Leading infectious disease organizations across the country are issuing statements to Congress urging lawmakers to immediately provide $100 million for the Center for Disease Control’s (CDC’s) Viral Hepatitis Programs to help prevent outbreaks of HIV and hepatitis C virus (HCV) due to injection drug use and the nation’s opioid crisis, Healio reports.

Nationwide about 25 percent of people living with HIV also have hepatitis C. Among HIV-positive injection drug users, coinfection with HCV is between 50 and 90 percent.

The letters — which were sent by staffers at the National Alliance of State and Territorial AIDS Directors (NASTAD), The AIDS Institute, the Harm Reduction Coalition, the National Minority AIDS Council and AIDS United—warn that national hepatitis efforts are largely underfunded, to the point that the true scope of the hepatitis epidemic in the country remains unknown. The letters also warn that a large portion of Americans are unaware of their hep C status and that further funding would help significantly increase testing in several states.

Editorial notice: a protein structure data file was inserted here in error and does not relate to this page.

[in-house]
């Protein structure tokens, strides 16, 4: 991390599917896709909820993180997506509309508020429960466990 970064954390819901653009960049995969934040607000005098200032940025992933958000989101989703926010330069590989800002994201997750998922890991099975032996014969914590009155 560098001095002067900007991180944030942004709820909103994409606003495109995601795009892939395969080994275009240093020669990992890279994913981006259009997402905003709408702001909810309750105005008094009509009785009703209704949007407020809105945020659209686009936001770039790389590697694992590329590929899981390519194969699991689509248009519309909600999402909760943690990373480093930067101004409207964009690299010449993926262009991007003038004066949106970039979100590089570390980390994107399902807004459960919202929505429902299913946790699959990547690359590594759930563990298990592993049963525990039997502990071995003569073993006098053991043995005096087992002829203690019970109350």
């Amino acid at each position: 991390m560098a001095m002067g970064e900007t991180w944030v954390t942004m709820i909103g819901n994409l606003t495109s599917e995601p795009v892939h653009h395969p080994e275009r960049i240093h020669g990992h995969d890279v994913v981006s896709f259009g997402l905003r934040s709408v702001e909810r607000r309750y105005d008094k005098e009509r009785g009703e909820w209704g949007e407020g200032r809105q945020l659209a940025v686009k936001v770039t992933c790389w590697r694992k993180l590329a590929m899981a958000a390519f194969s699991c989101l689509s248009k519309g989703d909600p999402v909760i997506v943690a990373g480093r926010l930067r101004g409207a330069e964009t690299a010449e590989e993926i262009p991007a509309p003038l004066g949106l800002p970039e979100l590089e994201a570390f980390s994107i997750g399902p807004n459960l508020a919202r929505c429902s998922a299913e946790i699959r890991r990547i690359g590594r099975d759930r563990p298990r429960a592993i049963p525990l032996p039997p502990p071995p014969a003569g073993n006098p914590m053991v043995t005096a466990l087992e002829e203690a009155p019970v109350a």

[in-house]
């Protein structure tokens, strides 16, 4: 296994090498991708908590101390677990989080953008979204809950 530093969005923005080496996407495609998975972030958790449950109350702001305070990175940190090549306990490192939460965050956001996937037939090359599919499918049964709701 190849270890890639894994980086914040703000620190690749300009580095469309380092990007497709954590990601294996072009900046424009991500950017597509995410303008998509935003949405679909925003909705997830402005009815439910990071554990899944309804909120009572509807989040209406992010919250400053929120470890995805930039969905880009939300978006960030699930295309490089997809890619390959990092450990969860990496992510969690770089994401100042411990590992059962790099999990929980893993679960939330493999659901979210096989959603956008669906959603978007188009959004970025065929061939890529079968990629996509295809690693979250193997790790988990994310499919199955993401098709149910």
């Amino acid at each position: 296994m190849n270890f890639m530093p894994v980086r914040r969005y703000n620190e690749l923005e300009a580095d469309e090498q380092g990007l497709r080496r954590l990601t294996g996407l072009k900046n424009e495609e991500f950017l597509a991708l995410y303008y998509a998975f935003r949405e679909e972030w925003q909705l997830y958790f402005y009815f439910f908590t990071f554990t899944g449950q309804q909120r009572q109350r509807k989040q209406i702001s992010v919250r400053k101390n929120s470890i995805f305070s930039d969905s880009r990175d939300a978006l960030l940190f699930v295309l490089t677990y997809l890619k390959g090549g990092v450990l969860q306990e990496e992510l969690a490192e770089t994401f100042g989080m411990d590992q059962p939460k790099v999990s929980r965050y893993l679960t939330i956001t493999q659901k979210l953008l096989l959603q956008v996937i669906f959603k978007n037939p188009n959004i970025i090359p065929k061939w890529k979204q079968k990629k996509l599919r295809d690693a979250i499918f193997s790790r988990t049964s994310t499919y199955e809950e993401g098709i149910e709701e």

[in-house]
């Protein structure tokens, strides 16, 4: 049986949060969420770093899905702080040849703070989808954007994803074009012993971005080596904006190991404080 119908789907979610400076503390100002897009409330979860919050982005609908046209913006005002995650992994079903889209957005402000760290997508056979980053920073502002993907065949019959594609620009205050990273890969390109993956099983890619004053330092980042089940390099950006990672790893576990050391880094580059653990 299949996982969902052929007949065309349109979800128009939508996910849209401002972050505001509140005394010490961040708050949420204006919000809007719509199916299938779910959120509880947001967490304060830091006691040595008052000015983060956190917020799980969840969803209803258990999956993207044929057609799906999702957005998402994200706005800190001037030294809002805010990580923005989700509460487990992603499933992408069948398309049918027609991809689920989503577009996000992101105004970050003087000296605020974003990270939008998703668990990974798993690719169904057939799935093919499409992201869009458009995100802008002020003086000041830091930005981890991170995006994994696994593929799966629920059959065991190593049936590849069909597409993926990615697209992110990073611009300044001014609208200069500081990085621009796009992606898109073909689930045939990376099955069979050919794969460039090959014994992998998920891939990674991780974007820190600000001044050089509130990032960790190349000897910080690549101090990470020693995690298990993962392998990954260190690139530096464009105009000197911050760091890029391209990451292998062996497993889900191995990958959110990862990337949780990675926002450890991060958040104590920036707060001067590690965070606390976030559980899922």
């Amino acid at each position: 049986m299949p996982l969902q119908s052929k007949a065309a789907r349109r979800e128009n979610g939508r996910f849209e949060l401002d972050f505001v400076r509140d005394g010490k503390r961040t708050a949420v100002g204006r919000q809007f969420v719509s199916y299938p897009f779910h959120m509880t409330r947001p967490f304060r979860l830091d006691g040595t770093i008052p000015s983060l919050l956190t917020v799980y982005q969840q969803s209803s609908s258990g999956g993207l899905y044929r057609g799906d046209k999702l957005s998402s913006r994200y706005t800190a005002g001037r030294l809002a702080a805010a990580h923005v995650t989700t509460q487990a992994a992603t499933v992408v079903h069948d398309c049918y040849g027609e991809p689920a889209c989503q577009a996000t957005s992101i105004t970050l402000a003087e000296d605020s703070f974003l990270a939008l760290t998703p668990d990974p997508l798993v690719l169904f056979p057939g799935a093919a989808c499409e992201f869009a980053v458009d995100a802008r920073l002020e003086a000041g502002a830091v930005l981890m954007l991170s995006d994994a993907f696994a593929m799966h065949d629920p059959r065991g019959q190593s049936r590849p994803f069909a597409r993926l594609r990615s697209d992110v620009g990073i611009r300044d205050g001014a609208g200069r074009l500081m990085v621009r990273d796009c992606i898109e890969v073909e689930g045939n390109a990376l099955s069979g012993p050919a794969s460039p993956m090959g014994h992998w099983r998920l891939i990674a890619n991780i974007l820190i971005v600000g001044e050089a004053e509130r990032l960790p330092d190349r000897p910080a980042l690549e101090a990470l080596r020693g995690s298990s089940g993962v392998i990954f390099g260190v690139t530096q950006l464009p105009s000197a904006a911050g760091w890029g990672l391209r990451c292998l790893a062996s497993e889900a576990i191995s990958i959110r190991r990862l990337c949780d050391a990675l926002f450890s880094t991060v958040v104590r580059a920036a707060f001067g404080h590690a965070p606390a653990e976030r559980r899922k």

Meanwhile, the CDC has documented 30 states determined to be experiencing or at risk for a significant increase in viral hepatitis rates or HIV outbreaks due to injection drug use. The number of hepatitis C cases nationwide has nearly tripled between 2010 and 2015, and hep C has killed more Americans than all other 60 notifiable infectious diseases combined. Advocates say that at the current rate of national funding, resource-strapped health departments are having trouble getting ahead of a new wave of infections and desperately need additional funding.

In their letters, the organizations also detailed that the approval of this funding could be used to improve testing for both HIV and hepatitis as well as link patients struggling with opioid addiction to substance abuse services, care and treatment. Advocates are also proposing to offer more education about the increase in infectious disease due to opioid use as well as expand training for intervention specialists and other health care professionals. 

That said, the battle will not be easy. In order to access that funding, President Trump would need to increase previously placed caps on non-defense funding, reject 2018 funding cuts to programs like the Minority AIDS Initiative and Housing Opportunities for People with AIDS (HOPWA) and restore cuts made in 2017 to programs like the CDC STD program and the Ryan White program.